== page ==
And this:

North Korea has sent hundreds of workers to labor as “state-sponsored slaves” in EU nations as Pyongyang seeks to circumvent international sanctions aimed at starving it of money over its nuclear weapons program, rights campaigners said on Wednesday.

North Korean laborers commonly work 10-12 hour shifts, six days a week, but up to 90 percent of their pay is sent back to the hermit state, according to the European Alliance for Human Rights in North Korea (EAHRNK).

Most are working in Polish shipyards, construction sites and farms. North Koreans are also employed in leisure and clothing firms in Malta, and have worked in other EU countries including Germany, Italy, Austria and the Netherlands, it said.

And this:

Squeezed by international sanctions and unable to produce many goods that anyone outside North Korea wants to buy — other than missile parts, textiles, coal and mushrooms — the government has sent tens of thousands of its impoverished citizens to cities and towns across the former Soviet Union to earn money for the state.

Human rights groups say this state-controlled traffic amounts to a slave trade, but so desperate are conditions in North Korea that laborers often pay bribes to get sent to Russia.

Asset freeze on Kim Jong Un, the Worker’s Party of Korea, and the Government of the DPRK.
This puts the spotlight on Chinese banks.

Prohibiting Joint Ventures and Cooperative Commercial Entities with the DPRK.

All of these are good and over due. The one that I found the most interesting and the one that shows the vote on sanctions is more of a public relations effort designed to force Russia and China to veto a sanctions resolution thereby making them side with North Korea is this:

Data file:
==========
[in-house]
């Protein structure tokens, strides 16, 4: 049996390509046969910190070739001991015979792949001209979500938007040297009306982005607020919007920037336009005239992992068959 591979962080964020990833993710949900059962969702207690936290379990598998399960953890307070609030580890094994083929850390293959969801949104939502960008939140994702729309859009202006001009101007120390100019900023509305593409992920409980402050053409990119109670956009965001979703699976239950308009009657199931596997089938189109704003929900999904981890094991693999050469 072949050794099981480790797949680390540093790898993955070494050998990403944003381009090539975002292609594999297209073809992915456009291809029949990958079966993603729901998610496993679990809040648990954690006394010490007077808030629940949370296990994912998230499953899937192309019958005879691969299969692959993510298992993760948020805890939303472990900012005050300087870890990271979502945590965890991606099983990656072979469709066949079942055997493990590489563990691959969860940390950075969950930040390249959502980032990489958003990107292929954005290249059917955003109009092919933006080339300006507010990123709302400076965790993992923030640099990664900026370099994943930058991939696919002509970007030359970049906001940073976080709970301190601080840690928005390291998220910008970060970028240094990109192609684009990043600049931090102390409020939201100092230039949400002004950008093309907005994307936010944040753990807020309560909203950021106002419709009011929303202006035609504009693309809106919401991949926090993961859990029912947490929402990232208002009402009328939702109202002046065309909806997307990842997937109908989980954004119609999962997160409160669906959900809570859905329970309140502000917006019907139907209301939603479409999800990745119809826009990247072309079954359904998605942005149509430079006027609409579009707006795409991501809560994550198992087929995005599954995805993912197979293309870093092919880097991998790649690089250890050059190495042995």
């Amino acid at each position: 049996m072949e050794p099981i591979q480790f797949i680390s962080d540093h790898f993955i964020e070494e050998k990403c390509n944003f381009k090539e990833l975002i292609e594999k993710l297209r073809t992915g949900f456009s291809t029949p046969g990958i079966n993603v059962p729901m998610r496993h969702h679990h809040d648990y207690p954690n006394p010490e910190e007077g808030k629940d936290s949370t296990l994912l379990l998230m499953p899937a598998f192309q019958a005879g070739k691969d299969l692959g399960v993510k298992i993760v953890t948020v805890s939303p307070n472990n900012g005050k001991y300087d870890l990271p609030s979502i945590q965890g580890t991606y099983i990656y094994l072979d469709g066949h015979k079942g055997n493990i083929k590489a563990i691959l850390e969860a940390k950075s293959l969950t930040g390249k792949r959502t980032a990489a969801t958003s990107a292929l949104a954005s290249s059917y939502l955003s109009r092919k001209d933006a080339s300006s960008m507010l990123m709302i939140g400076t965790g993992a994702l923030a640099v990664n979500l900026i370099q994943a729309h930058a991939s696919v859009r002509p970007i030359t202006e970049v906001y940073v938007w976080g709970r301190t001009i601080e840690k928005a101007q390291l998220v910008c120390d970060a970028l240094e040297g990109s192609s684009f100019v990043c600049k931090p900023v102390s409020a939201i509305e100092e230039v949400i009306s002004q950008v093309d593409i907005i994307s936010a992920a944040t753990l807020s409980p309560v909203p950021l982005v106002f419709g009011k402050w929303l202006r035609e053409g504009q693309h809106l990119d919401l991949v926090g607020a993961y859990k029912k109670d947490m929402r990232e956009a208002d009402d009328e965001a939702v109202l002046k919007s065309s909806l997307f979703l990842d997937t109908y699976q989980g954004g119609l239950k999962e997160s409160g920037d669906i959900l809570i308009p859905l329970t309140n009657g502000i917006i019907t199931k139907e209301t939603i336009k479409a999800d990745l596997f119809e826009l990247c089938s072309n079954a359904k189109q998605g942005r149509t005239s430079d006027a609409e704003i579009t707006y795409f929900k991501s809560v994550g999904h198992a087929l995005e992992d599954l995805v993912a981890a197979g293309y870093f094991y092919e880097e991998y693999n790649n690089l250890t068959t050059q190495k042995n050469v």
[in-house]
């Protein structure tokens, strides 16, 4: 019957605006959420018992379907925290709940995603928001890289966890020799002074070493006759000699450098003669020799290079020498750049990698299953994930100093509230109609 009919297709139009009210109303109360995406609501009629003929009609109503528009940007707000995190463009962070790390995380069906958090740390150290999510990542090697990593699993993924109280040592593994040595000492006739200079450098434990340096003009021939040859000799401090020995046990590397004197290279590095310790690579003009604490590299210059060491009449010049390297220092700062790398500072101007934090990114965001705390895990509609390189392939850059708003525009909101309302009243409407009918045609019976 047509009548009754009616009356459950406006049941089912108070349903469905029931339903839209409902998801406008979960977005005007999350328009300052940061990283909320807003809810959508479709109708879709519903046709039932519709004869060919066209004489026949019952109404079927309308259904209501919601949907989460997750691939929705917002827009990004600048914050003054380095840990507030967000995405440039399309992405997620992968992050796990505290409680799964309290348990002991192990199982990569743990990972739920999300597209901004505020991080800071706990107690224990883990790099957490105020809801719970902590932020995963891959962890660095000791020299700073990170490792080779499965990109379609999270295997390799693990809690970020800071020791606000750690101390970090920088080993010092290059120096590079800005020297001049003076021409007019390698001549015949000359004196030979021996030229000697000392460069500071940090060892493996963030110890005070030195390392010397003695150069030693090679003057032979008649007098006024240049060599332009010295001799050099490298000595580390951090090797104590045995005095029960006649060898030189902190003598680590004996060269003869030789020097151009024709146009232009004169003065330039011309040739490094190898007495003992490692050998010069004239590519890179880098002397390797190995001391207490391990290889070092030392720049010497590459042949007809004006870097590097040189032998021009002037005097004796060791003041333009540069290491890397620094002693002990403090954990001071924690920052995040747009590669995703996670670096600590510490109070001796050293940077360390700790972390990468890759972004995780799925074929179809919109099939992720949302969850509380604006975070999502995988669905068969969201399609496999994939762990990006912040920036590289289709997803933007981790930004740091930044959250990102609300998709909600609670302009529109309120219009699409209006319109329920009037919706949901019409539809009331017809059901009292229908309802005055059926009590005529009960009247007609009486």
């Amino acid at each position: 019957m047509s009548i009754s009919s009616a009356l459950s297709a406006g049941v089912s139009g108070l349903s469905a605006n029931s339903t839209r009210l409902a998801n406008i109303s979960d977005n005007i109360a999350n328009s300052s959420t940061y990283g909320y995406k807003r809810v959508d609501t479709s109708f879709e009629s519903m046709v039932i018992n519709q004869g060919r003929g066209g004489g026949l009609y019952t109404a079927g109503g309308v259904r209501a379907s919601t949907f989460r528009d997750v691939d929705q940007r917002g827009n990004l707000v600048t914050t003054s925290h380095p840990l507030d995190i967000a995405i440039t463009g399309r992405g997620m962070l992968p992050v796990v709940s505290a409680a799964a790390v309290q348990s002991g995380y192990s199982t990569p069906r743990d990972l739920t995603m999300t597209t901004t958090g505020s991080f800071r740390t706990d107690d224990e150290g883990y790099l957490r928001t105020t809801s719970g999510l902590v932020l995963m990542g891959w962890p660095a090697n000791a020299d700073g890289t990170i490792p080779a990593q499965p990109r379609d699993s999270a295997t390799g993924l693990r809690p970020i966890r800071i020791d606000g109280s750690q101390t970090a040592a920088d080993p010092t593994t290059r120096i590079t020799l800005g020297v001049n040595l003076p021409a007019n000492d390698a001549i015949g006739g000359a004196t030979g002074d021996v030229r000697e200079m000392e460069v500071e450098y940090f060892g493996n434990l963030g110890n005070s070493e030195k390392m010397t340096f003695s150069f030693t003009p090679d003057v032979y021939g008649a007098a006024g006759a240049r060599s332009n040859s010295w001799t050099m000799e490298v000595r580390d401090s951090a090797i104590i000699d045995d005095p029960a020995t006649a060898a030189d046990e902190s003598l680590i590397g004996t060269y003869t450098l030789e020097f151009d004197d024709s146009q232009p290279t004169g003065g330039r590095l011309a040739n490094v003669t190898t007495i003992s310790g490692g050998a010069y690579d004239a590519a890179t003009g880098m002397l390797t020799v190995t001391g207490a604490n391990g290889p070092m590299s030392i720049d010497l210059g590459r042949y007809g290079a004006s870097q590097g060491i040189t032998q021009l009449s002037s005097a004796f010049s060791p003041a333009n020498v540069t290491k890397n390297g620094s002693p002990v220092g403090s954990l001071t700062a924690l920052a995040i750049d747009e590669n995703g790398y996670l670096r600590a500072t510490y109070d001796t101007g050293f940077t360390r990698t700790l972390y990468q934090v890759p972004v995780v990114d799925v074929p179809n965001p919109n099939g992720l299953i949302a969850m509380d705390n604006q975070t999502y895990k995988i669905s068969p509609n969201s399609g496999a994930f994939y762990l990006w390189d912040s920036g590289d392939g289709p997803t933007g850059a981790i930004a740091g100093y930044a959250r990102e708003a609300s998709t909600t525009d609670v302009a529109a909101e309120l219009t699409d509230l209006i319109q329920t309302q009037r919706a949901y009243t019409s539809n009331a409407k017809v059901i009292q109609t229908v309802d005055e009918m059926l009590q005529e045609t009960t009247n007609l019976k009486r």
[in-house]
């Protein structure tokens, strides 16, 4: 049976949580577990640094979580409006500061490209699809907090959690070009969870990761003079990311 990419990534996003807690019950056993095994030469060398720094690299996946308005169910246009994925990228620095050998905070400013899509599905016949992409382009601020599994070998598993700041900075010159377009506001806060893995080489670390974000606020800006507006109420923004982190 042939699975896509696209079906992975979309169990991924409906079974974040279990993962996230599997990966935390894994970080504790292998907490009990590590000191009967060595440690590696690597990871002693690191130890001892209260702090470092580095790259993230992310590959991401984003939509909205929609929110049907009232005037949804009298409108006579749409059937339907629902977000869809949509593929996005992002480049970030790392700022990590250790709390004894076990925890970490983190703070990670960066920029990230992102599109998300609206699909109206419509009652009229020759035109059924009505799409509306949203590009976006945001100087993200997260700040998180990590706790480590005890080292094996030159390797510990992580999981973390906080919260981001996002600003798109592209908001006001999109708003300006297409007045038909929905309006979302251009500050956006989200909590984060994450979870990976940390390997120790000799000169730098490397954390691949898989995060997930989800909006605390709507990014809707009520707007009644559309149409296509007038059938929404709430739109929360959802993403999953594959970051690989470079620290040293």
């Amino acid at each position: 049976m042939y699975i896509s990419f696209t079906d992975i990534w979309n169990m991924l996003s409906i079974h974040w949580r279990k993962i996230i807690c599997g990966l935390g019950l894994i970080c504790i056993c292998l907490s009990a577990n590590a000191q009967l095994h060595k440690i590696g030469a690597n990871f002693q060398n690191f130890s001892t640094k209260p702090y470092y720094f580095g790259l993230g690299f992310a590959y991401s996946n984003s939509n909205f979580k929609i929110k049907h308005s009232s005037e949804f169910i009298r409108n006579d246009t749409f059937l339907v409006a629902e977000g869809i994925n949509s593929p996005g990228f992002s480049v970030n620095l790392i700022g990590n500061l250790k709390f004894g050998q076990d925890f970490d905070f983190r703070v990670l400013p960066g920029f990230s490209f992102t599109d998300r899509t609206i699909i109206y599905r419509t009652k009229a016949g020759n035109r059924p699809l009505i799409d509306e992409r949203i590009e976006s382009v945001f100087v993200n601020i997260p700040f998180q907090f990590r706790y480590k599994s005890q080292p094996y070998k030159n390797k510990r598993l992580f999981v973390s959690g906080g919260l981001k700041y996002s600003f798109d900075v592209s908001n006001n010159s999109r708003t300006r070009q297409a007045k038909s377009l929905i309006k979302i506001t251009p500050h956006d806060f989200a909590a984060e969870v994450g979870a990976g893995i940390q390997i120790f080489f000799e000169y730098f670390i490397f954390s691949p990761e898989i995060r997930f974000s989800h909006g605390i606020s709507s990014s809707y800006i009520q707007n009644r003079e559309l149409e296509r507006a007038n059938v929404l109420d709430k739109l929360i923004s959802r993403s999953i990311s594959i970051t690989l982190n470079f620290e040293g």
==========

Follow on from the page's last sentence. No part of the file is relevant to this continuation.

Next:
Authorize all Member States to interdict and inspect Committee-designated cargo vessels on the high seas: Decides that the Committee may designate vessels for non-consensual inspections and further decides that all Member States are authorized to inspect on the high seas any vessel designated by the Committee pursuant to this paragraph or identified by the Security Council or by the Committee as subject to the asset freeze imposed by paragraph 8(d) of resolution 1718 (2006) and to use all necessary measures, in full compliance with international humanitarian law and international human rights law, as may be applicable, to carry out such an inspection and to direct the vessel to take appropriate actions, including to call at an appropriate port;

North Korea runs a fleet of merchant ships flagged in a variety of other nations and shuffles names and ownership records frequently to make tracking them difficult. This allows members of the UN to use military force to stop these merchant ships and it allows the ships to be boarded for inspection.

I can’t imagine China and Russia signing off on that. If they do, North Korea’s side business in selling ballistic missiles, counterfeit currency, and meth will come to a halt.

Contrary to how this is being portrayed, it is not a threat to cut off trade with entire nations. It is, however, a threat to begin imposing US sanctions on many third party entities, such as Chinese banks and Panamanian maritime insurance companies, who are dealing with North Korea.

Kim Jong Un is not amused and is threatening “powerful countermeasures” if additional sanctions are imposed.